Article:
With a mazurka — the musical accompanimant to a lively dance — still playing in her ears, Soares recalls the tears of the elderly that sprung up when bands played morna, a form of Cape Verdean folk music. She remembers one song in Cape Verdean Creole about the "old country," with lyrics describing the last words of a mother who couldn't afford the trip to America.
"Cape Verdean music is very beautiful and soulful," Soares says. "People don't play it anymore," she adds,referencing the traditional musical style.
Faded photos plastering Soares' desk picture her grandfather's barber shop, her paternal grandparents and Deacon Joseph Andrews at his desk. Together, these recreate the community that has since dissolved into memories.
Courtesy of Sylvia Ann Soares
Philanthropy was also a critical part of Sebastian's life — and a defining feature of the entire culture of the Providence Cape Verdean community. Sebastian was the secretary of the Cape Verde Brotherhood, the first Cape Verdean beneficent society in the United States, which provided a small daily allowance to locals, primarily Cape Verdeans, with disabilities or illnesses.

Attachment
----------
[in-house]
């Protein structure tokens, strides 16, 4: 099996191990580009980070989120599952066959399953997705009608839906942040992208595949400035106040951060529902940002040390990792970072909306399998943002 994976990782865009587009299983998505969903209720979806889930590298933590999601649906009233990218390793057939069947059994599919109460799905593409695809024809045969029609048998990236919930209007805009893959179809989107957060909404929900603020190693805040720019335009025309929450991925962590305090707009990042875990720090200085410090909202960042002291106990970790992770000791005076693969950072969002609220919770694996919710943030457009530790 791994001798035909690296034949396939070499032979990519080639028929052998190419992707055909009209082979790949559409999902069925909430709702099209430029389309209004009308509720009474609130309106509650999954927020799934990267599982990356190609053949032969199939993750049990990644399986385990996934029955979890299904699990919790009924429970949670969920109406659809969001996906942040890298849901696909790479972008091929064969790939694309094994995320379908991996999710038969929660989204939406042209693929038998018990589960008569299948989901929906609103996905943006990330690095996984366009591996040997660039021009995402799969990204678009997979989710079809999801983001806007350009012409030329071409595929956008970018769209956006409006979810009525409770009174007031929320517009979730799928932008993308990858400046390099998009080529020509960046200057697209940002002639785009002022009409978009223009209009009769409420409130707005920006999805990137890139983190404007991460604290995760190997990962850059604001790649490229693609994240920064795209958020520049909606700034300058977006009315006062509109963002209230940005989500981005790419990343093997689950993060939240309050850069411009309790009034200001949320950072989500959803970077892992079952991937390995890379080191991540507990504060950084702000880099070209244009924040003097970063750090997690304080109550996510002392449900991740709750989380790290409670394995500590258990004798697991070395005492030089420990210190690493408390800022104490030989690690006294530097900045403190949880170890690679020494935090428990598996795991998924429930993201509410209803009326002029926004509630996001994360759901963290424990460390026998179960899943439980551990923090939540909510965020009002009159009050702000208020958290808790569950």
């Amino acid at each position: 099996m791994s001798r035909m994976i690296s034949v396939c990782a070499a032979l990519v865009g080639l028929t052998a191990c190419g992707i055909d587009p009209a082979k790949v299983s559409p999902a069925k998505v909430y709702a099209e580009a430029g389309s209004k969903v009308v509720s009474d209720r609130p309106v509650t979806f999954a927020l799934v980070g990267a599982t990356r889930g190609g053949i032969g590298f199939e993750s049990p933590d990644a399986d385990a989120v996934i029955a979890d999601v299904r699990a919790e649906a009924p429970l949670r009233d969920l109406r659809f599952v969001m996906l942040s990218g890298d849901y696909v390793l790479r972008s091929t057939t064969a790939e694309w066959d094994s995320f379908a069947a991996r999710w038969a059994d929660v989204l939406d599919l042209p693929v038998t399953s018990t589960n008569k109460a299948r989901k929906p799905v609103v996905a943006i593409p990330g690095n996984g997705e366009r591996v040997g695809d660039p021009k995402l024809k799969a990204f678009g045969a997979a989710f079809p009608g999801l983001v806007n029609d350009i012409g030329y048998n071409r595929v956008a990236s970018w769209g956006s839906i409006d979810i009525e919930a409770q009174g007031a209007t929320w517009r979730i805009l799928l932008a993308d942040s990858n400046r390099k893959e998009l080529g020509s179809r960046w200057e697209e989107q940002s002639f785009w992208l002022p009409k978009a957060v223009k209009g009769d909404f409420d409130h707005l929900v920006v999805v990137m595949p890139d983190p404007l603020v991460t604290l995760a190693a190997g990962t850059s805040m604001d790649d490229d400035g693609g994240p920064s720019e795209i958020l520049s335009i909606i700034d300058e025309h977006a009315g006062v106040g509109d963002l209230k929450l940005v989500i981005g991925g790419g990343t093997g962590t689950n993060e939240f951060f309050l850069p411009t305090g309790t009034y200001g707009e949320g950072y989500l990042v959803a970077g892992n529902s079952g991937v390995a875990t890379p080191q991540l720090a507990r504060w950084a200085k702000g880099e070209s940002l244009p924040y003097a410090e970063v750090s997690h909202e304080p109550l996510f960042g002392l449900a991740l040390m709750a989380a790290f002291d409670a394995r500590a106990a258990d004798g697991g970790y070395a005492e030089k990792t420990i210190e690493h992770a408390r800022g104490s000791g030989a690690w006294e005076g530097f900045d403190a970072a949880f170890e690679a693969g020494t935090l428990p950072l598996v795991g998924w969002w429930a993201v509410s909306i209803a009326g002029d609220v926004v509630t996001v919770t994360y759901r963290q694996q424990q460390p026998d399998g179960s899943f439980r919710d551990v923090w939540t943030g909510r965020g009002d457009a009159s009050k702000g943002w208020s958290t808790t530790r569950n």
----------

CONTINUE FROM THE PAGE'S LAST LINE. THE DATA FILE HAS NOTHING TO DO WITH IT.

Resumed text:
Courtesy of Sylvia Ann Soares
In the 1950s, loose lumber flowed into Providence's ports, which bustled with Cape Verdean workers. The ships traveled back to Cape Verde with barrels filled with goods for family members left behind.
Soares, who inherited this charitable tradition, recalls her familymusician's alto saxophone gleams in one corner, while a cranberry rake leans against the opposite wall. Pictures of Cape Verdean immigrants working on cranberry bogs and performing domestic jobs mingle with photos of the Cape Verdean Progressive Center and copies of records by Tavares, a hit Cape Verdean band.
"One thing about Cape Verdeans — they like to party," Smart laughs, gesturing at a picture of an annual clambake on the wall.
Like a tapestry forming a coherent image, the Cape Verdean Museum Exhibit pulls together culture across generations, livelihoods and places. "What's left of Fox Point that's there for all of us are the memories."